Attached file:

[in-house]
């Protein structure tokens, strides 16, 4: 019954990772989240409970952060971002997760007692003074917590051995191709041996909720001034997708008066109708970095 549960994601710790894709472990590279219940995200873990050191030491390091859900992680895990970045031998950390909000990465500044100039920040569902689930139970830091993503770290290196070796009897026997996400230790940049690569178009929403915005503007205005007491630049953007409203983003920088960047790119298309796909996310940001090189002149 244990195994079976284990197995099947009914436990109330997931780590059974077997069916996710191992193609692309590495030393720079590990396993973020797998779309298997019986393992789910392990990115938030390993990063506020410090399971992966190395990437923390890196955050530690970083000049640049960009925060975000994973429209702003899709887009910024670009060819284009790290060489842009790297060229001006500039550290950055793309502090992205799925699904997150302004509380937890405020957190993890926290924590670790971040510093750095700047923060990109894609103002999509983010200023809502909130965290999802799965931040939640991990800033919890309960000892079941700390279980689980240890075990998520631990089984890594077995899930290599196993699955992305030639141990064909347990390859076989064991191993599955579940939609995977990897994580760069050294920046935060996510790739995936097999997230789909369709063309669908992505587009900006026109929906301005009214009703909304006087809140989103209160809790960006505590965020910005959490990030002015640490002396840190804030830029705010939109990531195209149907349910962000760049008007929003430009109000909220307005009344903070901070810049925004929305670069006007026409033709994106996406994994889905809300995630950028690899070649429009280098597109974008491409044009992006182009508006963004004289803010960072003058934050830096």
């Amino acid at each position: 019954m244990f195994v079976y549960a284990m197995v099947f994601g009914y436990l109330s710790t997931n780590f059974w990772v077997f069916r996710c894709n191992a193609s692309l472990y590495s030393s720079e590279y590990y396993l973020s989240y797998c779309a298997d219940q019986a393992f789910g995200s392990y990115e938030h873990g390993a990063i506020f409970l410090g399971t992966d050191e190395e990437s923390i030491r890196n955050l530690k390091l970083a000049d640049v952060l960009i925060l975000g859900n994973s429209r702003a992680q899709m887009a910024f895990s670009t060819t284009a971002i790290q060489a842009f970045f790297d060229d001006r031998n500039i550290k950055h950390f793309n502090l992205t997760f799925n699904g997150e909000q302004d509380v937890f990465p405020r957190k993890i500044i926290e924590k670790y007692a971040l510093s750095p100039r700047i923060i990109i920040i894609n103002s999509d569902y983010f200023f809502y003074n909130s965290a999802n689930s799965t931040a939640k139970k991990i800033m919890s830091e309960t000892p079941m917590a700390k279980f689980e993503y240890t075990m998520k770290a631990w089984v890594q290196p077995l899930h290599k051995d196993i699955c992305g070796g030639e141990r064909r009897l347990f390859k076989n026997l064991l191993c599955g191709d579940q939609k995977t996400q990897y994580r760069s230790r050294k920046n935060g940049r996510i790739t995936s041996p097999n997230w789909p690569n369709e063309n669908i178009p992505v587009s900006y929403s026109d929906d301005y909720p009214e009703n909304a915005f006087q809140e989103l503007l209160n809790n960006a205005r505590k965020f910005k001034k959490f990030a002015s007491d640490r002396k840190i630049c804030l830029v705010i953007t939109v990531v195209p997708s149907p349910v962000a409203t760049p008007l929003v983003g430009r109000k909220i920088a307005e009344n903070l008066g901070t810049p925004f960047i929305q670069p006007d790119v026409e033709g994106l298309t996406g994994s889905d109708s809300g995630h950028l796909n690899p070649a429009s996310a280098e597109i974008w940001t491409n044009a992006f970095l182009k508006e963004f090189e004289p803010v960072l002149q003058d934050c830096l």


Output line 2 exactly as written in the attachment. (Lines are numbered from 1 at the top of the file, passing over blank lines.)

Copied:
């Protein structure tokens, strides 16, 4: 019954990772989240409970952060971002997760007692003074917590051995191709041996909720001034997708008066109708970095 549960994601710790894709472990590279219940995200873990050191030491390091859900992680895990970045031998950390909000990465500044100039920040569902689930139970830091993503770290290196070796009897026997996400230790940049690569178009929403915005503007205005007491630049953007409203983003920088960047790119298309796909996310940001090189002149 244990195994079976284990197995099947009914436990109330997931780590059974077997069916996710191992193609692309590495030393720079590990396993973020797998779309298997019986393992789910392990990115938030390993990063506020410090399971992966190395990437923390890196955050530690970083000049640049960009925060975000994973429209702003899709887009910024670009060819284009790290060489842009790297060229001006500039550290950055793309502090992205799925699904997150302004509380937890405020957190993890926290924590670790971040510093750095700047923060990109894609103002999509983010200023809502909130965290999802799965931040939640991990800033919890309960000892079941700390279980689980240890075990998520631990089984890594077995899930290599196993699955992305030639141990064909347990390859076989064991191993599955579940939609995977990897994580760069050294920046935060996510790739995936097999997230789909369709063309669908992505587009900006026109929906301005009214009703909304006087809140989103209160809790960006505590965020910005959490990030002015640490002396840190804030830029705010939109990531195209149907349910962000760049008007929003430009109000909220307005009344903070901070810049925004929305670069006007026409033709994106996406994994889905809300995630950028690899070649429009280098597109974008491409044009992006182009508006963004004289803010960072003058934050830096």